A couple of weeks ago I said we had nothing to lose by trying out a new Grouper to Active Directory group membership provisioning mechanism. Well, it turns out we actually had a lot to gain. The new solution has worked better than I could’ve dreamt. (For the record, I don’t dream of Grouper; I have been asked!)
Despite another huge number of corporate data changes at the start of September, we have not had any membership changes waiting more than a day to be provisioned and now, on day 11, we actually have no backlog at all so PSP is back to “real time” provisioning.
The fact that we have got through the entire backlog at least a week sooner than last year has surprised me, but I have a theory as to why this might be.
The obvious conclusion, which you could jump to by looking at the chart, is simply that there have not been as many changes for PSP to process this year.
There might be something in that but I also think the monthly view could be slightly misleading. When broken down by week, you can see that last year’s peak is not that much taller than this year’s – it’s just that we’re only part way through September at the moment.
My theory is that the highly effective new method of updating AD group memberships with changes in Grouper, that we’ve been using since the end of August, has allowed PSP to run through its backlog far quicker, as it’s actually had less work to do.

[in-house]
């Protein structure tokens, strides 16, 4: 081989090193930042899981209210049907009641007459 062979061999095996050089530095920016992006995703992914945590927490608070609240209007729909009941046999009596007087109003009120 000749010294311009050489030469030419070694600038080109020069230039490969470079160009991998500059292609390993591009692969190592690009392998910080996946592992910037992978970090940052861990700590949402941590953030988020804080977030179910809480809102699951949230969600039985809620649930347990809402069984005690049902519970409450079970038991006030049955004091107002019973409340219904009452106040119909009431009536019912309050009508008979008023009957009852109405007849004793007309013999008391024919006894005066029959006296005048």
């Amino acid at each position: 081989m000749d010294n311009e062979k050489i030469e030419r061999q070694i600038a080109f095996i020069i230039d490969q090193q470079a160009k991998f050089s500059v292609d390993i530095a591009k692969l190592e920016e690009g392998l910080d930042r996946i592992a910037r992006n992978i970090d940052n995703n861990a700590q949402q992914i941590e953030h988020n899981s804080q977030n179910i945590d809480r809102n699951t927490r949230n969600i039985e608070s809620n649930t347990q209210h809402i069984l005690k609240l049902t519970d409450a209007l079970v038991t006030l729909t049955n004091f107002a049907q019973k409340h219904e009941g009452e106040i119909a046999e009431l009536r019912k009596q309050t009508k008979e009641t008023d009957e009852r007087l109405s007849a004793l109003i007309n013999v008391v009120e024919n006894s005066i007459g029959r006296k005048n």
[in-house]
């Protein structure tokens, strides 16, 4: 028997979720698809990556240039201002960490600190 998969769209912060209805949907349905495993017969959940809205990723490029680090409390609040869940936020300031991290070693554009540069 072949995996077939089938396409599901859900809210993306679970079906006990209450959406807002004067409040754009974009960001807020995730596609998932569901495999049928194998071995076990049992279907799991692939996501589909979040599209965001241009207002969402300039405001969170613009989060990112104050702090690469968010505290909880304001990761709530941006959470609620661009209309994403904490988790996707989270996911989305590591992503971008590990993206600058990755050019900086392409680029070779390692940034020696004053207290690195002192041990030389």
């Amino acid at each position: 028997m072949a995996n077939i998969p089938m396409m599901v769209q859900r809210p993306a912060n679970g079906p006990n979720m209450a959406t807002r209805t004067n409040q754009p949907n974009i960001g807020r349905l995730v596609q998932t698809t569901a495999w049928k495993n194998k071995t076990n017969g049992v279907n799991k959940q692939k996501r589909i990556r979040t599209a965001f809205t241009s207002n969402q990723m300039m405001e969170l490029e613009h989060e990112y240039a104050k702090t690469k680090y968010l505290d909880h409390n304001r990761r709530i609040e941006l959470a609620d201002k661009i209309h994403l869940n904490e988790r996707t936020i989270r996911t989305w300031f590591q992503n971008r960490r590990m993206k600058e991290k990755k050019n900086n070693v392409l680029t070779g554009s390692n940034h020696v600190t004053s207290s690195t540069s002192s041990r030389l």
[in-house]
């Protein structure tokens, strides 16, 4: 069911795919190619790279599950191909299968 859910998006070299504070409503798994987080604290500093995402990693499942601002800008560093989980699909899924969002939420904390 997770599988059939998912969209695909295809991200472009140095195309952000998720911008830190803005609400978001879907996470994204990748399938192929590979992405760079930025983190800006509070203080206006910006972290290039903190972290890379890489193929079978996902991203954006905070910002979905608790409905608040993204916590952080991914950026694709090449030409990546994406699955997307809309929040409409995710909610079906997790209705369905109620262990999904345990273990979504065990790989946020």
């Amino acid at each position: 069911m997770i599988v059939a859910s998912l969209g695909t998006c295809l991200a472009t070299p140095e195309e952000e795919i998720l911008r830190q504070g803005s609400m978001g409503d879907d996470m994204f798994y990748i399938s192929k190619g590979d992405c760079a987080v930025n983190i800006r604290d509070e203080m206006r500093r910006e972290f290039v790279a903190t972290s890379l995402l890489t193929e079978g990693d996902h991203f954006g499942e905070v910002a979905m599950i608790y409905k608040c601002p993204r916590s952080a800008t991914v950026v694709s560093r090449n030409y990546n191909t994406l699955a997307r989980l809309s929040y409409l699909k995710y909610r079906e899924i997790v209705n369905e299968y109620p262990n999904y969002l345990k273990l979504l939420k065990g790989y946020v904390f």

The PSP provisioning technology works in a three step process: ‘calc’, ‘diff’, ‘sync’.
- ‘Calc’: It firstly, calculates how the AD group should look, after the change from the change log has been applied.
- ‘Diff’: It then works out the difference between how the AD group should look and how it does look, and what needs to be done so that there is no difference.
- ‘Sync’. Finally, it synchronises the groups by applying the output from the the ‘diff’ step.
This is all relatively time-consuming. By using the new solution to synchronise group memberships before PSP gets around to trying, PSP has less to do as it only has to complete the ‘calc’ and ‘diff’ steps for each change and can therefore race through the change log at a much faster pace.